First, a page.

Our Foodie Experiences & Recommendations
A freeway built in between ancient city walls, a Mercedes Benz cafe opposite the fancy Ferrari airport café. These are the first three images upon landing at Rome FCO and the immediate feeling that we are no longer being in Berlin.
”Berlin is raw, but Rome is ancient”. These are the initial words that come to mind as we make our way out of the airport.
First stop has to be a food tour! The best way to get acquainted to the delicious flavours of Rome. We drop our bags at our friendly Radio Hotel in Trastevere, which is pronounced Tras-te-ve-re with a mini-pause between ‘tras’ and ‘te’. The journey here is north towards the Vatican in an area called Capri to jump on the evening food tour with the company ‘Roman Food Tour’. We are greeted by our lovely foodie guide Raluca whose origins lay in Romania and moved to Rome some 10 years ago. Now Raluca speaks fluent Italian and is an absolute barrel of laughs from the start, making the group feel very comfortable and well-acquainted. We are also offered a free bottle of water to manage the onslaught of Italian wine from the beginning.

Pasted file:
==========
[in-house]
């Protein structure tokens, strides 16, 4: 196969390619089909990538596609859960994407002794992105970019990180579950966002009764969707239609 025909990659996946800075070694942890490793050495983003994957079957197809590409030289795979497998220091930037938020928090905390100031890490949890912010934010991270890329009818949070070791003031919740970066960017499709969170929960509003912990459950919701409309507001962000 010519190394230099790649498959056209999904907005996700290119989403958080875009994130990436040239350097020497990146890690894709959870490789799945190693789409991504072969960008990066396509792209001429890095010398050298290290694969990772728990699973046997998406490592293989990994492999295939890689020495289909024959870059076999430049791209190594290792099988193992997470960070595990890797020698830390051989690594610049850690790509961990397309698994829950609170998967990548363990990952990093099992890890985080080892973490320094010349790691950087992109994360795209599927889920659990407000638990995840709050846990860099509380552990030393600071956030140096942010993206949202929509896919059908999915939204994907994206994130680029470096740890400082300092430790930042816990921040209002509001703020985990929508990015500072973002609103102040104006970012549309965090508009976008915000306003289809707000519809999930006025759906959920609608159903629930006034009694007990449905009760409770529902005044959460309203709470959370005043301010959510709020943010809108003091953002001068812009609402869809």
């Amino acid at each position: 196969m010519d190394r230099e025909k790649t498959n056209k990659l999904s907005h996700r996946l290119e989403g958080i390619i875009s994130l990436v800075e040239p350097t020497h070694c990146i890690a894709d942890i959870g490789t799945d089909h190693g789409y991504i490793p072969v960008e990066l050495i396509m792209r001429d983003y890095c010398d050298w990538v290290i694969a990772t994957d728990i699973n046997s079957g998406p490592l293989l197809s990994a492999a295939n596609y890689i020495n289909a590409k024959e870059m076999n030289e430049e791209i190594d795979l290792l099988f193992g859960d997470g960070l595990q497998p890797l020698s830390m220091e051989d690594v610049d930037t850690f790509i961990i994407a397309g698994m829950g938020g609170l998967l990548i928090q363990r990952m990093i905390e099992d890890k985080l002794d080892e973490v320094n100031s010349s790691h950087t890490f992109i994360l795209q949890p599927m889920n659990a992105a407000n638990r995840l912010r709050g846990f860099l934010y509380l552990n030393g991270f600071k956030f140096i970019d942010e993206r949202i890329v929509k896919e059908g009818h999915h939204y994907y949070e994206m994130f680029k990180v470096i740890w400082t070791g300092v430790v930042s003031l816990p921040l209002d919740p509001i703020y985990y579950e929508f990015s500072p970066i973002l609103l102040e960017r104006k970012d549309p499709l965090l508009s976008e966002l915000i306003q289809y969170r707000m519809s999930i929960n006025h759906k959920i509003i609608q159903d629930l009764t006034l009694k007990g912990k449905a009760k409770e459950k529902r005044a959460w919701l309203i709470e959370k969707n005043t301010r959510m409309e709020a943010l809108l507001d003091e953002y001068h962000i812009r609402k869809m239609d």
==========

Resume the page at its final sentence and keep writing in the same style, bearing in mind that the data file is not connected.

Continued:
An Italian delicatessen is first on the menu of visits, slapped in the face by the site of hanging Pork cheek slathered in black pepper and layed to rest on the skins. We learn pork cheek is traditionally used in a Carbonara pasta – not our commonly used bacon. Large cuts of Parmaigano and Percorino are very impressive, along with the array of blue cheeses and other Italian cheese delights. Raluca chats with the store owner to ask about the quality of her recently acquired Balsamico, giving us a real authentic food tour feel. The delicatessen has its owns restaurant just up the road and this is where we are first headed.
Waiting for us our individual wooden-boards of cheese and meat delights, all Italian except the beloved top-quality Jamon which Italians even make an exception to devour non-Italian goods, a clear example that great food is appreciated. We are served up a range of red and white wines to match the assortment, with generous top-ups, leaving the group in an already tipsy-state following the first tasting stop.
” pork cheek is traditionally used in a Carbonara pasta”